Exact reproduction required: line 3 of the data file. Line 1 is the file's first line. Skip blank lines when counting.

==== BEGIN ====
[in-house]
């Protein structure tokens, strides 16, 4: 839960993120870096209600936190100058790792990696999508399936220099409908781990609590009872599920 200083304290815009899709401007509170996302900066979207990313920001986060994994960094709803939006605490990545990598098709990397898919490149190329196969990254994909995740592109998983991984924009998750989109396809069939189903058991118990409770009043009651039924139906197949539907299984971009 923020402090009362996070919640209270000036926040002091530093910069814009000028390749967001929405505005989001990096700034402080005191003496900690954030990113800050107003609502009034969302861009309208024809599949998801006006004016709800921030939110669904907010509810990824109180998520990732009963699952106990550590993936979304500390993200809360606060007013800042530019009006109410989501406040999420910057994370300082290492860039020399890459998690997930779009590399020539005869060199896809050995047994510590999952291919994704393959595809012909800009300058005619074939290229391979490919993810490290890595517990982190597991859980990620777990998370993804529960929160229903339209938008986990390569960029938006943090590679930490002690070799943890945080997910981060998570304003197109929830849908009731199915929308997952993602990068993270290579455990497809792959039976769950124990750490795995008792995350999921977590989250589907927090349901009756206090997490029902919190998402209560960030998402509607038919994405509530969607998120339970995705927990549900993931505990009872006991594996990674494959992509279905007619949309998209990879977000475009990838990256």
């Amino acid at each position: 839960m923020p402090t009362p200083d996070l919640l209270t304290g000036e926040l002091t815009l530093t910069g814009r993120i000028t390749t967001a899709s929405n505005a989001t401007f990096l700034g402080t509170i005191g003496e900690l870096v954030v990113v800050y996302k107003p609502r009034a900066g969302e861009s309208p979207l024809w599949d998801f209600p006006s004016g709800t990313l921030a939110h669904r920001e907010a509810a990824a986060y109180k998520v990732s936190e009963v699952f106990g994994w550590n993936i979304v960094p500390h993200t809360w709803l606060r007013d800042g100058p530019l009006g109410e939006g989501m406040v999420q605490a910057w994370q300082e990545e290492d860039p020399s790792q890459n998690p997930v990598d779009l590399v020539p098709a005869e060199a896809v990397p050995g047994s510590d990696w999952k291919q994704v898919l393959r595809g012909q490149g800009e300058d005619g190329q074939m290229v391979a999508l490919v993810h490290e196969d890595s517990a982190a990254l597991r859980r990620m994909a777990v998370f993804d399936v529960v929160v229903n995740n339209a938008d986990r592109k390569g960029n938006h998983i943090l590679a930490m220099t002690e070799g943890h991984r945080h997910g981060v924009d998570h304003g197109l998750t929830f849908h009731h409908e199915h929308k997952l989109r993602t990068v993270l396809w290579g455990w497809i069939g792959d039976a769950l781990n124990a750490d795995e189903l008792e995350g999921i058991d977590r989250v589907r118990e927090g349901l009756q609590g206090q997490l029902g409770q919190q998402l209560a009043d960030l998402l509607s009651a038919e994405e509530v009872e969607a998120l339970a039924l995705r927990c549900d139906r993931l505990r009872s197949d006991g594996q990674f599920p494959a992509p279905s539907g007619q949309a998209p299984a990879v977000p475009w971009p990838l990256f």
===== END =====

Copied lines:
């Amino acid at each position: 839960m923020p402090t009362p200083d996070l919640l209270t304290g000036e926040l002091t815009l530093t910069g814009r993120i000028t390749t967001a899709s929405n505005a989001t401007f990096l700034g402080t509170i005191g003496e900690l870096v954030v990113v800050y996302k107003p609502r009034a900066g969302e861009s309208p979207l024809w599949d998801f209600p006006s004016g709800t990313l921030a939110h669904r920001e907010a509810a990824a986060y109180k998520v990732s936190e009963v699952f106990g994994w550590n993936i979304v960094p500390h993200t809360w709803l606060r007013d800042g100058p530019l009006g109410e939006g989501m406040v999420q605490a910057w994370q300082e990545e290492d860039p020399s790792q890459n998690p997930v990598d779009l590399v020539p098709a005869e060199a896809v990397p050995g047994s510590d990696w999952k291919q994704v898919l393959r595809g012909q490149g800009e300058d005619g190329q074939m290229v391979a999508l490919v993810h490290e196969d890595s517990a982190a990254l597991r859980r990620m994909a777990v998370f993804d399936v529960v929160v229903n995740n339209a938008d986990r592109k390569g960029n938006h998983i943090l590679a930490m220099t002690e070799g943890h991984r945080h997910g981060v924009d998570h304003g197109l998750t929830f849908h009731h409908e199915h929308k997952l989109r993602t990068v993270l396809w290579g455990w497809i069939g792959d039976a769950l781990n124990a750490d795995e189903l008792e995350g999921i058991d977590r989250v589907r118990e927090g349901l009756q609590g206090q997490l029902g409770q919190q998402l209560a009043d960030l998402l509607s009651a038919e994405e509530v009872e969607a998120l339970a039924l995705r927990c549900d139906r993931l505990r009872s197949d006991g594996q990674f599920p494959a992509p279905s539907g007619q949309a998209p299984a990879v977000p475009w971009p990838l990256f």